Male Privilege: Being a man automatically entitles one to a bunch of privileges. Right from being the preferred sex at birth, men live their lives being valued much more highly in society than women. They are much less likely to be raped, harassed or sexually abused as they go about their daily lives – in the home, on the streets, or in the workplace. Excluded from the expectations of childcare and homemaking, they are allowed to focus solely on personal growth and career-building which adds to their societal value, while domestic work is not considered productive labour. Being a man confers upon them the privilege of self-worth, something that is constantly whittled away from women in several ways – from being seen as baby-making machines to being valued exclusively for our physical appearance to body-shaming (so that this coveted physical appearance reaches unattainable standards).
So now what?
Acknowledging privilege is an uncomfortable process. It might make you feel guilt. It might make you defensive – but I didn’t ask for this!
Unfortunately, giving up privilege is not really an option. We are born into our privileges, and while we can adopt some practices that shed us of directly oppressive practices that we are complicit in, we cannot entirely rid ourselves of our privilege.
So how do we contribute to social justice movements we believe in while occupying the privileges we do? How do we, in other words, be good allies to minorities?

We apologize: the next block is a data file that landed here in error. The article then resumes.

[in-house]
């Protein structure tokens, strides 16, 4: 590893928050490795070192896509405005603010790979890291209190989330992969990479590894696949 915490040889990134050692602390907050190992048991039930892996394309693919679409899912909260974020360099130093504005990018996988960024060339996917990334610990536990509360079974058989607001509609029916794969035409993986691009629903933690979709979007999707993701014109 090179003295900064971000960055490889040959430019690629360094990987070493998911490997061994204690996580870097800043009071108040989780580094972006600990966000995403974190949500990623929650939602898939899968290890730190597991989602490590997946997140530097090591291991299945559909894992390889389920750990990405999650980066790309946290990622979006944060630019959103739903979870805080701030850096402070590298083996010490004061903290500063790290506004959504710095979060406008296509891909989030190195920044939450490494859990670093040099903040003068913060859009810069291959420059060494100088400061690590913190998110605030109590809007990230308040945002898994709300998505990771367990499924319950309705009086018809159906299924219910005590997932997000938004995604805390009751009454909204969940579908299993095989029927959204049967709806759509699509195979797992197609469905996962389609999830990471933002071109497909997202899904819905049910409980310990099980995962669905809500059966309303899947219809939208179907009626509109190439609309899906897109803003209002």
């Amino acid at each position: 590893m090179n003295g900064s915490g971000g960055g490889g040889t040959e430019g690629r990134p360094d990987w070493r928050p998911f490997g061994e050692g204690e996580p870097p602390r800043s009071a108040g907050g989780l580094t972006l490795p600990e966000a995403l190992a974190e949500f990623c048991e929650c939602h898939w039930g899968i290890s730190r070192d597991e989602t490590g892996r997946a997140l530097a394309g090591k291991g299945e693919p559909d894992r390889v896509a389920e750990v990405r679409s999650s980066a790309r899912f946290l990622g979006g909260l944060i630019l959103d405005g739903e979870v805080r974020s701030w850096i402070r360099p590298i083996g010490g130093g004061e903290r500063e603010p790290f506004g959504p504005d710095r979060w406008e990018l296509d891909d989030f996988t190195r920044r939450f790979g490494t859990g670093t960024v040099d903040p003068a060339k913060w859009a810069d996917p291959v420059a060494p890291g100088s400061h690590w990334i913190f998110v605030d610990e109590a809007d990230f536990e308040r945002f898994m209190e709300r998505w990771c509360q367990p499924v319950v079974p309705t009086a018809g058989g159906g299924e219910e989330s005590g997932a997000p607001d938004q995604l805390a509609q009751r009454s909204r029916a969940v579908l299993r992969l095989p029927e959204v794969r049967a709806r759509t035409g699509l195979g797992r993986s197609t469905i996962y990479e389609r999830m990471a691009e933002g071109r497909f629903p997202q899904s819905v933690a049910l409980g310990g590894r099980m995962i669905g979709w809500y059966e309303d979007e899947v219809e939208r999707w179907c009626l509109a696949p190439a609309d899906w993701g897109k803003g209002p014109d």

Acknowledging our privilege is definitely the first step, but it cannot be limited to that. Some identity politics theorists have criticised the ‘acknowledgment of privilege’ as being nothing more than a cathartic way for the privileged to get over the guilt associated with privilege.
You can push back on privilege in a number of ways. Challenge those systems that accord privilege to you and not to others. It is very important for you to speak out to members of your own social group when they undertake practices that reify privilege. Men should stand up to their male friends when they are making sexist jokes. The able-bodied should demand wheelchair accessibility in the buildings they frequent. Producers of media should strive to represent more marginalised categories in their TV/films/comics/novels to increase representation.
But the most important way to be a good ally is to listen.
Make sure your voice is not drowning out the voices of the marginalised. The voices of the privileged often occupy centre stage – there are constantly reports of all-male panels talking about feminism, and all-Savarna academics writing about Dalit movements. As a holder of privilege, one needs to take the back seat and make sure one listens to the lived experiences of the oppressed, as these are often never heard.